In the spirit of the work we do at the Child Witness Centre with young people and their families in our community, for Black History Month 2021 we are highlighting several Black Canadians in history for their impact on the lives of children and youth!
Alton C. Parker
In 1942, Mr. Parker was the first Black Constable to be employed by the Windsor Police Department. It did not take long for him to be promoted to the rank of detective in 1953, becoming the very first Black detective in Canada.
After 28 years with the Windsor Police, Mr. Parker retired but continued to engage with his community by organizing an annual neighbourhood community party for local children. He and his wife, Evelyn, funded these parties entirely on their own, out of their love and dedication to children. These parties were coined “Uncle Al’s Annual Kids Party” and took place every year for 25 years. The park in which these parties were held was eventually named after him and became Alton C. Parker Park.
Today, there is a statue that sits in the park of a policeman holding the hand of a child, etched with these powerful words from Alton: “A lot of people talk about doing something for these kids. I don’t just talk. I want to do it.”
Alton C. Parker died in 1989 at age 81.
The Honourable Donald H. Oliver, Q.C.
Born in Wolfville, Nova Scotia in 1938, Donald Oliver is a graduate of Acadia University and Dalhousie University Law School. He was summoned to the Senate of Canada on September 7, 1990.
Mr. Oliver has been active in the Conservative Party for more than 50 years. He has had a distinguished legal career as a civil litigator and a legal educator, having taught at the Technical University of Nova Scotia, St. Mary’s University and Dalhousie University Law School. He is a member of the Canadian Bar Association and the Nova Scotia Barristers’ Society
He is a speaker on a wide range of topics, and author of a gourmet cookbook. His community work includes service as President and Chairman of the Halifax Children’s Aid Society, and Director of the Art Gallery of Nova Scotia.
Currently, Senator Oliver is Chair of the Senate Standing Committee on Rules, Procedures and the Rights of Parliament and a member of the Standing Committee on Banking, Trade and Commerce.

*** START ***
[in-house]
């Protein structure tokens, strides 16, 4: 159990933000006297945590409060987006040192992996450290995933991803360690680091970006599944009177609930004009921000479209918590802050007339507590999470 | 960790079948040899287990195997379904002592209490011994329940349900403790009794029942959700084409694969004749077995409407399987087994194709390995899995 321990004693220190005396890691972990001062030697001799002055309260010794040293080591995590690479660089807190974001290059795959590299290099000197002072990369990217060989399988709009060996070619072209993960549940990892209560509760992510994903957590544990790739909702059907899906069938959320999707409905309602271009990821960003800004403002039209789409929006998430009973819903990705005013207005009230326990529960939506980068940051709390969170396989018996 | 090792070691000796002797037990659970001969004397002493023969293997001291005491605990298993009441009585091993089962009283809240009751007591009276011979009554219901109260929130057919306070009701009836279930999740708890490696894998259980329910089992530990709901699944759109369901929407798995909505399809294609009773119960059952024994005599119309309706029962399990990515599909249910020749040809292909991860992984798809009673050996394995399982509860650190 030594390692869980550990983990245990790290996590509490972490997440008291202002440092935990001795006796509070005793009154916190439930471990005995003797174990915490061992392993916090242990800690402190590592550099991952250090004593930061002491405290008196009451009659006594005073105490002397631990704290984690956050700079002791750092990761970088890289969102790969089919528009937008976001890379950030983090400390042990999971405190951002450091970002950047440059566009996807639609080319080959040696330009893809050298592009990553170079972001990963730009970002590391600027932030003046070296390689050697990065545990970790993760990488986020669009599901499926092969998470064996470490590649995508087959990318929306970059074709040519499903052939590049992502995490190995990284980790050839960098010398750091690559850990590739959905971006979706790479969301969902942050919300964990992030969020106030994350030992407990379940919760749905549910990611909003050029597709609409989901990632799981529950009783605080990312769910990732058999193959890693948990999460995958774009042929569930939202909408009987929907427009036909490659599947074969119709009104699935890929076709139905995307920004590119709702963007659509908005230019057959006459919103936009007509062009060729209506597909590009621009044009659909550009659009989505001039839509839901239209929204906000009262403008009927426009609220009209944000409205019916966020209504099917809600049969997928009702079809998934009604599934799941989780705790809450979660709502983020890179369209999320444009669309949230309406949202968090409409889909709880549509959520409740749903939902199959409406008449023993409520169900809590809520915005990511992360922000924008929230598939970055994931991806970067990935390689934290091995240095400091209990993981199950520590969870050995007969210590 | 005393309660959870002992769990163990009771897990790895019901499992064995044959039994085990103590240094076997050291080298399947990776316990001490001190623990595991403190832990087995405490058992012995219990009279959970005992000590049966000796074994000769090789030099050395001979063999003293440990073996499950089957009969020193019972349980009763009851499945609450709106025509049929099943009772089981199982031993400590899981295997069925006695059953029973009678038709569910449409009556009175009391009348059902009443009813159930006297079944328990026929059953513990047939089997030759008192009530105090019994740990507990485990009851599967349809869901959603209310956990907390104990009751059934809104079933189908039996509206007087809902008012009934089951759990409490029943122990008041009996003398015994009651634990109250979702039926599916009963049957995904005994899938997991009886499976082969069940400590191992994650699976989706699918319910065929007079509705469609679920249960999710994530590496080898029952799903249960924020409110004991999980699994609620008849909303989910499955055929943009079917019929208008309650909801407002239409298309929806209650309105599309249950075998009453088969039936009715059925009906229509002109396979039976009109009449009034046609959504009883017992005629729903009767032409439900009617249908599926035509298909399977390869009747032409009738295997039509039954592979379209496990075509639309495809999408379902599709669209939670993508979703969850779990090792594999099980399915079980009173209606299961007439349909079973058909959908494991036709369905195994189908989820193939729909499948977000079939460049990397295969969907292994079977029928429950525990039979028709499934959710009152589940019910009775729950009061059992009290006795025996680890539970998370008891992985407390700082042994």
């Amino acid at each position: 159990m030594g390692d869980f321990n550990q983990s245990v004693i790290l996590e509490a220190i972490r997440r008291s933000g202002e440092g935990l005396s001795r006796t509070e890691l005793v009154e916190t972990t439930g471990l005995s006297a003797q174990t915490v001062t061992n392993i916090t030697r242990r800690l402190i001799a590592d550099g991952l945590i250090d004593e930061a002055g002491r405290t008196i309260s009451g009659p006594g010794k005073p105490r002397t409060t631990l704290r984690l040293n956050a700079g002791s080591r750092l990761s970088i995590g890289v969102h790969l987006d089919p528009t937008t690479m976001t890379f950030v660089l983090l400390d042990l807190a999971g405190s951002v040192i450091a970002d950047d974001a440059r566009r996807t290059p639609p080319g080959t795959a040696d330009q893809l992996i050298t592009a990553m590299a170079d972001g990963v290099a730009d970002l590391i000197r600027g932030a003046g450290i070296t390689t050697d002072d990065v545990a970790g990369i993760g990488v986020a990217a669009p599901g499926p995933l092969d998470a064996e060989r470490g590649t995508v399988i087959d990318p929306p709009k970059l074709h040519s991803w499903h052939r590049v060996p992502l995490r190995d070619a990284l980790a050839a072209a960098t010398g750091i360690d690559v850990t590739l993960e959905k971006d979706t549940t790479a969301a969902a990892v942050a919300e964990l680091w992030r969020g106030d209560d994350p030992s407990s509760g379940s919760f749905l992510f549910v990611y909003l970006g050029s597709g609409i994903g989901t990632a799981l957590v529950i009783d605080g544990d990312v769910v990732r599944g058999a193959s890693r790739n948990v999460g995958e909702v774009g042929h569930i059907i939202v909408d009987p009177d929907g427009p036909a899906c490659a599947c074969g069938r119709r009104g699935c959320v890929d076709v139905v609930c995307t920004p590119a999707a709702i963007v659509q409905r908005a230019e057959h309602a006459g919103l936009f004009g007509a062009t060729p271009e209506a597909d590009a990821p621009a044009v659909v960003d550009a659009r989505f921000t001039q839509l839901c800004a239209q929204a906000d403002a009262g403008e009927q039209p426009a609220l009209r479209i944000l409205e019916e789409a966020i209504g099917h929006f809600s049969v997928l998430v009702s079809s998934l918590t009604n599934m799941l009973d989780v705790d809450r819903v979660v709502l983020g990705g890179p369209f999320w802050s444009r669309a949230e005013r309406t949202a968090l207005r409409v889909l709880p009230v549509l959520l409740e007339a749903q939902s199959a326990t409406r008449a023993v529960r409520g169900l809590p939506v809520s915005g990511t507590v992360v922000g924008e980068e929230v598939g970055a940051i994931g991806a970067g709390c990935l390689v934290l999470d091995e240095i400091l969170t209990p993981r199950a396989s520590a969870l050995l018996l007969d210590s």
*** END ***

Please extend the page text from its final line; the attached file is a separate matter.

Pearleen (Borden) Oliver
Dr. Pearleen Oliver was a religious and human rights leader, writer, historian and community activist in Nova Scotia for over sixty years. As an activist, she fought to remove discriminatory barriers that restricted education and employment opportunities for Blacks and other minorities in the 1940s and 1950s. She co-founded the Nova Scotia Association for the Advancement of Coloured People alongside her husband, Rev. Dr. William P. Oliver.
She was also a strong advocate for Black women in Nova Scotia, and in 1947 she campaigned to end the exclusion of Black women from nursing training in Canada, leading the Board of the Children’s Hospital in Halifax to take two Black women as nursing students. In 1953, she founded the African United Baptist Association (AUBA) Women’s Institute and was the first woman elected moderator for the AUBA in 1976.
Pearleen wrote a number of books, including A Brief History of the Coloured Baptists of Nova Scotia, 1782- 1953 (1953) and Song of the Spirit (1994).
For her work, Dr. Oliver received several honours, including Honorary Doctorates from Saint Mary’s University (1990) and Mount Saint Vincent Univeristy (1993), the Woman of the Year Award, YWCA (1981 and 1991), and the Queen’s Golden Jubilee Medal (2002).
On January 18, 1958, Willie O’Ree stepped on the ice at the Montreal Forum to play his first game in the National Hockey League (NHL) for the Boston Bruins — and made history.
Like any Canadian kid, as a young boy Willie played hockey with his friends. And out there on the ice, he probably pretended to be his favourite player, deking around the defence taking shots, scoring goals. Actually playing in the NHL was something most of these kids only dreamed about. For O’Ree that dream came true. In fact, he became the first Black player in the NHL. Known for his speed and checking abilities, his career was cut short by an injury.
Today, Willie O’Ree is the director of the NHL’s diversity program. He travels across Canada and the United States promoting and teaching the game of hockey to children from all cultural backgrounds.
Mary Ann Shadd
Mary Ann was nothing less than a real-life Superwoman! She was an American-Canadian anti-slavery activist, journalist, publisher, teacher, and lawyer. She became the first Black female publisher in Canada, establishing the Provincial Freeman newspaper in 1853, which was published weekly in southern Ontario. This newspaper advocated equality, integration and self-education for black people in Canada and the United States.
As a teacher, Mary Ann established a racially integrated school for Black children in Windsor, in addition to writing educational pamphlets promoting settlement in Canada. She was also an activist for numerous causes including the abolition of slavery, temperance and education.
Subsequent to her time in Canada, Mary Ann decided to return to the United States, where she was born, and became a recruitment agent for the Union Army during the Civil War. In 1883, she became one of the first Black woman to complete a law degree, when she graduated from Howard University. Mary Ann was also the first Black woman to vote in a national election! Mary Ann died in 1893, but was recognized as a Person of National Historic Significance in Canada in 1994 for the incredible impact she had, and continues to have in Canadian History.
*Information gathered from canada.ca and wikipedia.org.